Corona is making people, especially women, comfort eat more
During the first corona lockdown, a third of us ate more sweet things and rinsed it down with copious amounts of soda and alcohol, according to a study from the University of Southern Denmark. The strange thing is that Italians and Spaniards, who experienced tougher lockdowns, ate healthier.
If you think your trousers are sitting tight around your belly, you are definitely not the only one experiencing it. About one-third of us report that we have gained weight under corona.
A study from the University of Southern Denmark of Danes' eating and exercise habits during the first corona lockdown shows that more sweets and alcohol have consumed, while running shoes have collected dust.
– About 30 per cent of the participants in the questionnaire survey answered that during the first corona lockdown they consumed more cake, soda and alcohol, and the figures show that it is especially the women's eating habits that are affected. Approximately the same percentage also reports less exercise, says Associate Professor Davide Giacalone from the Department of Technology and Innovation, who is behind the study in collaboration with the University of Copenhagen.
People use foods such as chocolate, sweets, cakes, and alcohol as emotional comfort food, which can soothe difficult emotions.
The study clearly shows that some of the energy that was previously used for exercise have instead been used to stir up a cake dough. As many as 38 per cent reports that they have eaten several homemade cakes during the lockdown.
If Associate Professor Davide Giacalone has to suggest as to why the corona lockdown made us snack more, he points out that we are simply seeking comfort in food.
– We know from the literature that people use foods such as chocolate, sweets, cakes, and alcohol as emotional comfort food, which can soothe difficult emotions, says Davide Giacalone and he elaborates:
Poorer diet in difficult times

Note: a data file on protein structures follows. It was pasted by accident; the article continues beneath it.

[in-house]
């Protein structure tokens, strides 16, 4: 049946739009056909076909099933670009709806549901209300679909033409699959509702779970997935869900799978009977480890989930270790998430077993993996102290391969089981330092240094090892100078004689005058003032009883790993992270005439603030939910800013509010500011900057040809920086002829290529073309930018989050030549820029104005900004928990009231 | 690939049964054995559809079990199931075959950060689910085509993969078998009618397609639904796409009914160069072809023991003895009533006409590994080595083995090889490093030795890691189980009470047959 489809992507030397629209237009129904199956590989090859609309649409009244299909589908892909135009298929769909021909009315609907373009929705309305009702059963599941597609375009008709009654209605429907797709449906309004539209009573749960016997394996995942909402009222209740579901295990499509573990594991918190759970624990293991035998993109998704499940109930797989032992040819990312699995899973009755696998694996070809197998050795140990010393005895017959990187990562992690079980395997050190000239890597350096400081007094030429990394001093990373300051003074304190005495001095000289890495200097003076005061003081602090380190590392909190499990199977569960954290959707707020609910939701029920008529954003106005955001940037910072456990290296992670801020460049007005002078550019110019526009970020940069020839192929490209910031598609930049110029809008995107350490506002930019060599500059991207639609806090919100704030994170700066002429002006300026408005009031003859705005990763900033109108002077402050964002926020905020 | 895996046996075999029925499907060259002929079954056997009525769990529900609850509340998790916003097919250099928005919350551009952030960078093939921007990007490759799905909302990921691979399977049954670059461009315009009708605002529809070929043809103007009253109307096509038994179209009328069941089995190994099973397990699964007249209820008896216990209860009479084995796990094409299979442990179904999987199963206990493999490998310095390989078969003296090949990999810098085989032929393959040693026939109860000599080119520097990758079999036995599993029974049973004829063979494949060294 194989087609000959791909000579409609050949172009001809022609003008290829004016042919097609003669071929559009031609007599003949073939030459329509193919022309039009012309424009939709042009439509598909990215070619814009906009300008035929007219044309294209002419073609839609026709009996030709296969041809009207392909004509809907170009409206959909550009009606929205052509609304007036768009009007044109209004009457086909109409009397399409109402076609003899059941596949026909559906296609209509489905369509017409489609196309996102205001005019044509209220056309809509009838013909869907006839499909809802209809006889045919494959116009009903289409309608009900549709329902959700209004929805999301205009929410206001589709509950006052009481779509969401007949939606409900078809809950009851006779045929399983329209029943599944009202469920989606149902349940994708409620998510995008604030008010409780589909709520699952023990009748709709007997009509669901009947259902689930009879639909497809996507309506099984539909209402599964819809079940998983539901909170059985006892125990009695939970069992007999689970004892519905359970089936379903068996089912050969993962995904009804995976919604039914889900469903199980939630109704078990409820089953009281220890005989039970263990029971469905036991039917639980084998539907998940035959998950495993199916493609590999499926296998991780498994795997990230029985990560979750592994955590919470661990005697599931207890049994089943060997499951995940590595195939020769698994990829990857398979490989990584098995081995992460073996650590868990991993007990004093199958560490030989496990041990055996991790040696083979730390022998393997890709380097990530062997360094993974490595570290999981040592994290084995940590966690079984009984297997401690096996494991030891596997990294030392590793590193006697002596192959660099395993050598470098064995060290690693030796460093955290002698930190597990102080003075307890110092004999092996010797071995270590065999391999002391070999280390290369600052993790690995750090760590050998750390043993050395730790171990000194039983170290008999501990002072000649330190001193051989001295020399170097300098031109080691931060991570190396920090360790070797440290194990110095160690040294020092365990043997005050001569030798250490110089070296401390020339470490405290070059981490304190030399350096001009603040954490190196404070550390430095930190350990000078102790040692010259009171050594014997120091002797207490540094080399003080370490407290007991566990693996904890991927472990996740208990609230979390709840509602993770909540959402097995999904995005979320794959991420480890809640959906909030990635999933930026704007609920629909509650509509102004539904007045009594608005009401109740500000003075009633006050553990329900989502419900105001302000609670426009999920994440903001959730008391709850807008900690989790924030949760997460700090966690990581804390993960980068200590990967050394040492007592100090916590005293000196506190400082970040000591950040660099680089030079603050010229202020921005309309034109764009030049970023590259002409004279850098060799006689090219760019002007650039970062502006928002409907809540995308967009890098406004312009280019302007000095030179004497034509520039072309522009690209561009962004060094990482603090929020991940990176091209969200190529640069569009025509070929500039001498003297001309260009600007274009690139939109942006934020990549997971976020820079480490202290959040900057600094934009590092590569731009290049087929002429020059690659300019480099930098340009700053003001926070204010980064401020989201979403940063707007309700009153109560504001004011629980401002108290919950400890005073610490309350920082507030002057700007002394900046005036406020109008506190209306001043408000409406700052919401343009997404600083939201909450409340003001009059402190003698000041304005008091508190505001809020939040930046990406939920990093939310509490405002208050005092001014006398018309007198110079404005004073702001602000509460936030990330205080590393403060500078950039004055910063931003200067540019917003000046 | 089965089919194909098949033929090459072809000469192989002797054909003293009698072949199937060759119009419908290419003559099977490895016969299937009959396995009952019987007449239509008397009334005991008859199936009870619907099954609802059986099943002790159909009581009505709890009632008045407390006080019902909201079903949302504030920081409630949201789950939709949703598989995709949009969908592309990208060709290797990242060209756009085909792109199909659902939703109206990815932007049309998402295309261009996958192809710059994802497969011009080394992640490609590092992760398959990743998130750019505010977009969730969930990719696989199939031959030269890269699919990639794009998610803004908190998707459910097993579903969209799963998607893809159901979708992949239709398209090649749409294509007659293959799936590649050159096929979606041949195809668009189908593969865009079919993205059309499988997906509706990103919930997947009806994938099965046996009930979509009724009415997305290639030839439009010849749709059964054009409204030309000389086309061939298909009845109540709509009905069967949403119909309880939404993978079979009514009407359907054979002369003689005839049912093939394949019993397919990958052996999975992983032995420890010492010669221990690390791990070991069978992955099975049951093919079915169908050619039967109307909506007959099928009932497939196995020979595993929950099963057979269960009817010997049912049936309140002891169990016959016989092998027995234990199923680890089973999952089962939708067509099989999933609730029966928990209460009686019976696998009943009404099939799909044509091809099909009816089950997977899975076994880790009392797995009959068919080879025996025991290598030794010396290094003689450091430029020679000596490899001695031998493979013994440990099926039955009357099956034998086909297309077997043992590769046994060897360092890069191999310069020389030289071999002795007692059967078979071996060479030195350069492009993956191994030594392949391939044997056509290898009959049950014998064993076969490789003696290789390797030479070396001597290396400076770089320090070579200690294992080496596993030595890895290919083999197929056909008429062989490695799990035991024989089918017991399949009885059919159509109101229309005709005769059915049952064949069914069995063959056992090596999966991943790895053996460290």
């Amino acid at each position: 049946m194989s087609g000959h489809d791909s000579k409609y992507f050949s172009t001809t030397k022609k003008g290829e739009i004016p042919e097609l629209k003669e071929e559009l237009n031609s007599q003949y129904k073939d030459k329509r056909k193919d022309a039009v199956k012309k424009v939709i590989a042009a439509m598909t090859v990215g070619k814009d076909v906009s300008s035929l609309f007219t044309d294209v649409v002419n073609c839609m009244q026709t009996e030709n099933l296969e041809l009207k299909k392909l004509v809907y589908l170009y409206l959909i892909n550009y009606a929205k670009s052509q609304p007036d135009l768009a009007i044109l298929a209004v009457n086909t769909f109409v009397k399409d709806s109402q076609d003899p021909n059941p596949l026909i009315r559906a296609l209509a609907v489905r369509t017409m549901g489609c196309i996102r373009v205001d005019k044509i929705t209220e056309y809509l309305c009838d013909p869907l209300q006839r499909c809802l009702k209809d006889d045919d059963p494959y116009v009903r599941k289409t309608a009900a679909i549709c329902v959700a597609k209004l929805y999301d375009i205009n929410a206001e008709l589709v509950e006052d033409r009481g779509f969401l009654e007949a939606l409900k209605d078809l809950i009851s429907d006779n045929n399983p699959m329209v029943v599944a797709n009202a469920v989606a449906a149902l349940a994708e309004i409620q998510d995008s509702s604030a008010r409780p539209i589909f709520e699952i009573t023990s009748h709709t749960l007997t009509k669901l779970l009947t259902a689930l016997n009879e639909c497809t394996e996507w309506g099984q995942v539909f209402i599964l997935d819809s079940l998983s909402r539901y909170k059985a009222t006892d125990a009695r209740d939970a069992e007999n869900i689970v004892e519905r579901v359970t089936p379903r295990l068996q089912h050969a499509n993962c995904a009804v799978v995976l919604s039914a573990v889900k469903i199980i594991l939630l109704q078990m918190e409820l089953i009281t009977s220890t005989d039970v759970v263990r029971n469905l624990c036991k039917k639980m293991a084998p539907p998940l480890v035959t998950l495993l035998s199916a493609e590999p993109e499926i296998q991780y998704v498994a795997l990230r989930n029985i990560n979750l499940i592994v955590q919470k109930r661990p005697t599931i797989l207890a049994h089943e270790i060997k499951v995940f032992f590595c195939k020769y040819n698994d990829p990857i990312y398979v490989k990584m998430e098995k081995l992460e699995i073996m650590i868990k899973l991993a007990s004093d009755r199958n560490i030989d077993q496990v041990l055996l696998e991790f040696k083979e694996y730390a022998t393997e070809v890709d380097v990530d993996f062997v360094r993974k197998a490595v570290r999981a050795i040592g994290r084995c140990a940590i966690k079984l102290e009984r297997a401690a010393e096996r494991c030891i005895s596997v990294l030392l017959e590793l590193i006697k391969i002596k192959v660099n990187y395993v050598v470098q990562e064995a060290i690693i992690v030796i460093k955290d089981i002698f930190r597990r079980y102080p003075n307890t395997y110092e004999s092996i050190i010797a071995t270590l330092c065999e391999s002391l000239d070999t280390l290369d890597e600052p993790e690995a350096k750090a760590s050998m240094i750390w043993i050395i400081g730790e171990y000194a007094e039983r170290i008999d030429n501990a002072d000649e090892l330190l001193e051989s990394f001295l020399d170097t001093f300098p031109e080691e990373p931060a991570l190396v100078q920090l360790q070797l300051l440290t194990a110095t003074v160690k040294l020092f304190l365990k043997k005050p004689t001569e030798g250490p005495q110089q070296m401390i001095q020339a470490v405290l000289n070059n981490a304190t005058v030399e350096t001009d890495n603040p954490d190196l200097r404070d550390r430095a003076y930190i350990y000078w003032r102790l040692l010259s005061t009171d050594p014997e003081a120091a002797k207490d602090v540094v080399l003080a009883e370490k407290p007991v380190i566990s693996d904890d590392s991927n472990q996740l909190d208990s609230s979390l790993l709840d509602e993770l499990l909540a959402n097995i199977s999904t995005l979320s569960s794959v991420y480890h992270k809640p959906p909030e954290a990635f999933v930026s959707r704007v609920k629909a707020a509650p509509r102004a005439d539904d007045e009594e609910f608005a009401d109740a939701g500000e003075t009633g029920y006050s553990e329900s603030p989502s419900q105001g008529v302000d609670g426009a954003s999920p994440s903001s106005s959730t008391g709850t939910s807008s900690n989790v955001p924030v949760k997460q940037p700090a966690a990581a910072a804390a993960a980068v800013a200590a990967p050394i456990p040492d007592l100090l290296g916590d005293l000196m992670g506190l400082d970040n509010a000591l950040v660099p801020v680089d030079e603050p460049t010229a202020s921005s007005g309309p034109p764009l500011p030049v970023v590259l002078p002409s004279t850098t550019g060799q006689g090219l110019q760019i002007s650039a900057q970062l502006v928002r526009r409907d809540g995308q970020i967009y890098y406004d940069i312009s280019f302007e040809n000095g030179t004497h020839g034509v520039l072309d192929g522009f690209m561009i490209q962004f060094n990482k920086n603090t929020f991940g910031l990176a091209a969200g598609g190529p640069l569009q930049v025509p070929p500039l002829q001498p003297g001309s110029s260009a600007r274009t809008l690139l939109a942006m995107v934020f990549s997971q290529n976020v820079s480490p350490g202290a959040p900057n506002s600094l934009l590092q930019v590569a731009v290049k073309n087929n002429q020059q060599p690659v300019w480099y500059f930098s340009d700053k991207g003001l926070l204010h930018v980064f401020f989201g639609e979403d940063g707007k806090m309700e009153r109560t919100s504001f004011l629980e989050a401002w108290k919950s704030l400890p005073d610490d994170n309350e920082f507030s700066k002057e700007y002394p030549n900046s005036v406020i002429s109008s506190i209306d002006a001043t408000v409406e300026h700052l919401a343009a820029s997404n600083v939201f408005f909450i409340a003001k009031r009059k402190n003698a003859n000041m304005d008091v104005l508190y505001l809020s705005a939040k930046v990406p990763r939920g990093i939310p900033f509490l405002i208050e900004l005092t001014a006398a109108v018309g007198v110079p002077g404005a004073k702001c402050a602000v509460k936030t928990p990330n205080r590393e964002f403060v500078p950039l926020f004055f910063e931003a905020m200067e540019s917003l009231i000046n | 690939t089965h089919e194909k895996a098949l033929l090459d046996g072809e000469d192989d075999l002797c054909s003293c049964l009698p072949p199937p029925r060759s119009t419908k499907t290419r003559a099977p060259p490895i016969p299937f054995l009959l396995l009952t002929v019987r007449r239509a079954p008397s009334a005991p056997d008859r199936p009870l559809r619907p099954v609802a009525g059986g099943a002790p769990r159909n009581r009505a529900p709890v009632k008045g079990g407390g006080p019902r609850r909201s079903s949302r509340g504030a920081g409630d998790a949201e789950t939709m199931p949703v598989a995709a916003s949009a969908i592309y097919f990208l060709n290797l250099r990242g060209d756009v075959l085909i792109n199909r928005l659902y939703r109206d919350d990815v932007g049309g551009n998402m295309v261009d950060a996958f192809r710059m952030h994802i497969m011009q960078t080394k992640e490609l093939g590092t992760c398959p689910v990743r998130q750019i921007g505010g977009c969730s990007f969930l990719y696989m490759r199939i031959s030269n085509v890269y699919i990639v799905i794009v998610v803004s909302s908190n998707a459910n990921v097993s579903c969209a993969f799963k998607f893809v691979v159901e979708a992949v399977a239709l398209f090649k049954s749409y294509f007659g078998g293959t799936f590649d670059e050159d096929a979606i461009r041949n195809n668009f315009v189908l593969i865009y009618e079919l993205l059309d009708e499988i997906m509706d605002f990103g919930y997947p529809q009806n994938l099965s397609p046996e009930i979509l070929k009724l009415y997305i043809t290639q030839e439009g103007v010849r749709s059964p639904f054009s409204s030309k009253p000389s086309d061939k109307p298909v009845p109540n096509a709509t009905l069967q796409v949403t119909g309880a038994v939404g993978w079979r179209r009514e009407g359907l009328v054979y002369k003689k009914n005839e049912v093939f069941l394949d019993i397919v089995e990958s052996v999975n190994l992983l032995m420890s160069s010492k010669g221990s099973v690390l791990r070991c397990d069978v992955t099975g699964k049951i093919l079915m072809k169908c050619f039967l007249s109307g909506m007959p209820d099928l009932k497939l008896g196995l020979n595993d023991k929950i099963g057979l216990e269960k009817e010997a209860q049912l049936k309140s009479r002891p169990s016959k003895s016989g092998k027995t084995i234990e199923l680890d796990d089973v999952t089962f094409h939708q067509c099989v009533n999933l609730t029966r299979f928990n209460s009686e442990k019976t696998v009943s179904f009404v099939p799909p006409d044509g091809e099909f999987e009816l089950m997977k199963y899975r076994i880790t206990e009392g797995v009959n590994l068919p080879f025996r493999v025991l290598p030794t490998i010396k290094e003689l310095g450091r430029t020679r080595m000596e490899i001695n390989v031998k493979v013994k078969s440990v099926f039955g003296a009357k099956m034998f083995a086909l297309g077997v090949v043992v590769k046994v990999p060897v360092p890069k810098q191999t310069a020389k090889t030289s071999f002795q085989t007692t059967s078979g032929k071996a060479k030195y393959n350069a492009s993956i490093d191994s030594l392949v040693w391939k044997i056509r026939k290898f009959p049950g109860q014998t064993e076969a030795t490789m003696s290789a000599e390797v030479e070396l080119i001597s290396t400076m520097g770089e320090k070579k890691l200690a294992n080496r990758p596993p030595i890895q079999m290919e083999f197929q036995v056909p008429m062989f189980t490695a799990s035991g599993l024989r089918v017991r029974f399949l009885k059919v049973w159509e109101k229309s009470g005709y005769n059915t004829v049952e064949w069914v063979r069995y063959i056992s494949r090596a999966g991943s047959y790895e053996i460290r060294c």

– We know from studies that people who go through a difficult period also come to have a poorer diet. The same idea applies to people suffering from anxiety and depression; they generally eat more unhealthily in the form of more sweets, cake, and alcohol. It is an interpretation, but it is reasonable to think that the same mechanisms apply during the corona lockdown.
Davide Giacalone points out that there are important individual differences in the way the corona closure affects us. By looking at the numbers, he has found a tendency for the crisis to simply intensify the way we already eat.
– The figures show that if you and your family already lived healthily, then you generally ate even healthier and exercised more during the lockdown, while already bad eating habits became even more unhealthy, explains Davide Giacalone.
In countries with very hard closure, people have generally had a lower intake of meat and eaten more vegetables and fish.
Together with 37 other European researchers, Davide Giacalone has in another study compared how the populations of 16 EU countries have eaten their way through the first corona lockdown.
The interesting thing is that the harder the closure of the individual country, the healthier the population has generally lived.
– In countries with very hard closure, people have generally had a lower intake of meat and eaten more vegetables and fish - that is, eating more of the foods that are part of a healthy Mediterranean diet, Davide Giacalone explains.
Focus on healthy living
The picture is striking when researchers compare people's alcohol intake. 30 per cent of Danes answer that they drank more alcohol during the first lockdown. Only 16 per cent of Italians and 10 per cent of Spaniards answer that they drank more.
-– For example, Italy and Spain were initially hard hit by corona with many deaths as a result, my interpretation is that it caused the population in general to have a greater focus on healthy living. In addition, there were also quick reports that obese people had a greater risk of dying from corona, it may also have influenced people to eat healthier, says Davide Giacalone and elaborates:
More time to cook
– In addition, people have had more time to cook. There may have been a tendency to replace takeaway food with homemade meals created according to traditional Mediterranean diet recipes.
– We tend to think that young people in Southern Europe eat Mediterranean food, but they do not. They eat a lot of processed takeaway.
Facts about the study
Approximately 2,500 Danes have answered a questionnaire with 40 questions about eating habits and exercise during the first corona lockdown.
The report is published in the scientific journal Frontiers in Nutrition.
In the international survey, 36,000 Europeans answered similar questions.
The report is published in the scientific journal Food Quality andPreference.
Meet the researcher
Davide Giacalone is an Associate Professor in the testing and optimisation of consumer products at SDU Innovation and Design Engineering at the Department of Technology and Innovation. He researches, in particular, in the perception and behaviour of consumers towards everyday products, primarily in the field of food.